Legal firm sees 40% jump in divorce inquiries during coronavirus lockdown

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Divorce inquiries have jumped by more than 40% during the coronavirus lockdown, according to lawyers.

Co-op Legal Services saw a 42% increase in divorce inquiries between March 23 and mid-May, compared with the same period in 2019.

It said that while lockdown has been a treasured time for households to spend together, for some couples it has perhaps prompted those who were considering divorce to take the step.

Lawyers tend to see a spike in divorce inquiries in January, following rows over Christmas.

Co-op Legal Services said that during some weeks of the lockdown it saw inquiries jump by 75% compared with a year earlier.

Tracey Moloney, head of family law at Co-op Legal Services, said: “We know that divorce can be a difficult decision at any time, and often couples have already considered divorcing for a number of months and tried mediation before they begin the process. Currently, concerns about finances, employment, coupled with the fact that households are having to spend an increased amount of time together can add strain on relationships.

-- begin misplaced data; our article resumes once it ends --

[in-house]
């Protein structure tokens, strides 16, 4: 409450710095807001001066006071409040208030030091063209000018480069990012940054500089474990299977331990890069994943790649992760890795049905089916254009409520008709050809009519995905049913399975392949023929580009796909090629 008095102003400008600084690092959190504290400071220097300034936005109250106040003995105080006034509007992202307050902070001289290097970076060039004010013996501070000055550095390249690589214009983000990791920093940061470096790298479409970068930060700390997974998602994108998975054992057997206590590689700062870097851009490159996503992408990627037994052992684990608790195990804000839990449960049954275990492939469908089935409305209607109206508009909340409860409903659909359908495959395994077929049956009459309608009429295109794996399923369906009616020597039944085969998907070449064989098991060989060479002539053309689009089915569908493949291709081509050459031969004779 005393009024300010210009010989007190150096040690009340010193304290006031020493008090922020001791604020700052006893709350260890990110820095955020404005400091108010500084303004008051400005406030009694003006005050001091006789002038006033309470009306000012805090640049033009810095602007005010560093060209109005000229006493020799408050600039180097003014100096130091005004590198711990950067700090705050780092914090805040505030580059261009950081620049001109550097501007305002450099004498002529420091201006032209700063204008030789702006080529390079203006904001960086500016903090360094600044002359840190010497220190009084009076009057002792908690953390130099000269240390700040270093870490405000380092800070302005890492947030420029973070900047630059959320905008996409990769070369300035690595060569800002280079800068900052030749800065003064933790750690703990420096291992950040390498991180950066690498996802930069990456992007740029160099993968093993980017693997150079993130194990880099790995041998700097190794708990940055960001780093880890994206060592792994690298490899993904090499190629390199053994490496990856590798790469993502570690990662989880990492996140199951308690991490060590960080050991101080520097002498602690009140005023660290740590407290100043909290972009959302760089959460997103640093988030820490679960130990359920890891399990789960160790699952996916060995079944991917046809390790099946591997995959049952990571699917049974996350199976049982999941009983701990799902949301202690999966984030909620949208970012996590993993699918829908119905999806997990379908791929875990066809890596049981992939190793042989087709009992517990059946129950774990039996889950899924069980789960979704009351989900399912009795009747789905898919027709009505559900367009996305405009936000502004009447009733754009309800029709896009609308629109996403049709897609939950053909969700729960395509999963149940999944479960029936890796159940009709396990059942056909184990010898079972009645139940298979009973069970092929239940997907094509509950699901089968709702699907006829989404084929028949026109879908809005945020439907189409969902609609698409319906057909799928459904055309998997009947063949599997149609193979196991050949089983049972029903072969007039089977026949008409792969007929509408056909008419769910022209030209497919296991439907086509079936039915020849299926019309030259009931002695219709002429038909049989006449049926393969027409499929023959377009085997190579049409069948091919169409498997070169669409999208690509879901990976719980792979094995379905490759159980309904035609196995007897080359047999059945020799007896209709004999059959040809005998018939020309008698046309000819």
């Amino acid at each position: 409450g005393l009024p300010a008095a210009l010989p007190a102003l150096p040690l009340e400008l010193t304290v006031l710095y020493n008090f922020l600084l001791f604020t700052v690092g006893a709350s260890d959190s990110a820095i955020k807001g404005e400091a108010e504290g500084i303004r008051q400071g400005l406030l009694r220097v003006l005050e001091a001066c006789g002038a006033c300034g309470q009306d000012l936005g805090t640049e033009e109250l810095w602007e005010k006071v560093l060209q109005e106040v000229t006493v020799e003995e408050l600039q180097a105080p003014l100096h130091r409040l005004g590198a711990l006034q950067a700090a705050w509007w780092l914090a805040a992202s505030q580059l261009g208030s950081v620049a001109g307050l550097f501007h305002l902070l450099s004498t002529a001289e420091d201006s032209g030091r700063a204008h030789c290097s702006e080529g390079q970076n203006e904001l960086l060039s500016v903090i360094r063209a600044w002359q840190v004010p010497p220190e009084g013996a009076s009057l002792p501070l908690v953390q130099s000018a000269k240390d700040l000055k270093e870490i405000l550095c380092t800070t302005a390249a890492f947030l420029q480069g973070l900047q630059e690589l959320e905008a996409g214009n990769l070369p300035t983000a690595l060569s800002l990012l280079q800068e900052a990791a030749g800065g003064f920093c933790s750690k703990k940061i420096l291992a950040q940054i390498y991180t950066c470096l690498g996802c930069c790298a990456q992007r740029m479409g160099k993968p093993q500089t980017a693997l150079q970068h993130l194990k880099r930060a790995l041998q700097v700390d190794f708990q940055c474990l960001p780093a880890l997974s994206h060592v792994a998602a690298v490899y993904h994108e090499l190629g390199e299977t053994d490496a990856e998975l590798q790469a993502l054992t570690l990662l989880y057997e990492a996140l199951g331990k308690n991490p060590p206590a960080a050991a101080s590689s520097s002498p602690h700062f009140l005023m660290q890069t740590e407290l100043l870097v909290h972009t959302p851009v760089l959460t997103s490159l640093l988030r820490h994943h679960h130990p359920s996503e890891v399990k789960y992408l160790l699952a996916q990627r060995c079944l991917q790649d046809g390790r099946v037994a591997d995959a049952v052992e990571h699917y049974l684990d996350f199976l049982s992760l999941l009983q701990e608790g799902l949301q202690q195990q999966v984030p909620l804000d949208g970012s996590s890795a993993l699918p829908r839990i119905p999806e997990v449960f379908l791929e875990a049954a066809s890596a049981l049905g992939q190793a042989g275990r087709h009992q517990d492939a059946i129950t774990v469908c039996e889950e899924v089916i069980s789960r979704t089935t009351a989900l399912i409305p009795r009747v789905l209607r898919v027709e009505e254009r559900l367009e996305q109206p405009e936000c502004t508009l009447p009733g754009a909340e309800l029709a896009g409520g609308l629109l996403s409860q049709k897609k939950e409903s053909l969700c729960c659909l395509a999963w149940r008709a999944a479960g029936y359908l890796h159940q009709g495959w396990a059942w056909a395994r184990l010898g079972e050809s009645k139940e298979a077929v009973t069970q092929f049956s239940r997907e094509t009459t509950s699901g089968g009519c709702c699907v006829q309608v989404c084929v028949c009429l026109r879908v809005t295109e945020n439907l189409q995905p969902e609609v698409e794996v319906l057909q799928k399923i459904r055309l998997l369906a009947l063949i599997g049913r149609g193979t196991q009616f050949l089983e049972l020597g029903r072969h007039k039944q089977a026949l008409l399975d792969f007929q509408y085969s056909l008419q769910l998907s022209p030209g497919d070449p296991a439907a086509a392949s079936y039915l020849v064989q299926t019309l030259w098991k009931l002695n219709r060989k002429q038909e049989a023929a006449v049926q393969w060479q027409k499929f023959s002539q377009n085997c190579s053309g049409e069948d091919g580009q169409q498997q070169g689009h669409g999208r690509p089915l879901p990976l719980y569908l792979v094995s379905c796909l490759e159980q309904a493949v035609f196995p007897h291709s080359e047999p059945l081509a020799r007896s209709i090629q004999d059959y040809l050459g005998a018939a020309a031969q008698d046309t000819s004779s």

“However, divorce is life changing for all involved and so it’s really important that couples don’t go into divorce lightly and as a result of the current situation we find ourselves in.”

Here are Ms Moloney’s tips for managing divorce:

1. Be prepared. Divorce can lead to loneliness, a location change and a fall in confidence. Finding community groups or new hobbies may help.

2. Consider other potential resolutions. It may be that extreme circumstances during the lockdown have pushed you to make a decision you would normally take longer to think about.

3. Consider the logistics of living apart while staying safe during this time.

4. Try to work out financial matters between you, for an outcome that will suit you both in the long run, which will help save time and money. But be aware that what you think is fair may not be the same in the eyes of the law.

5. When children are involved, divorce can become more complicated. If the other parent is acting in a way that is preventing you from seeing your child, consider your legal options.

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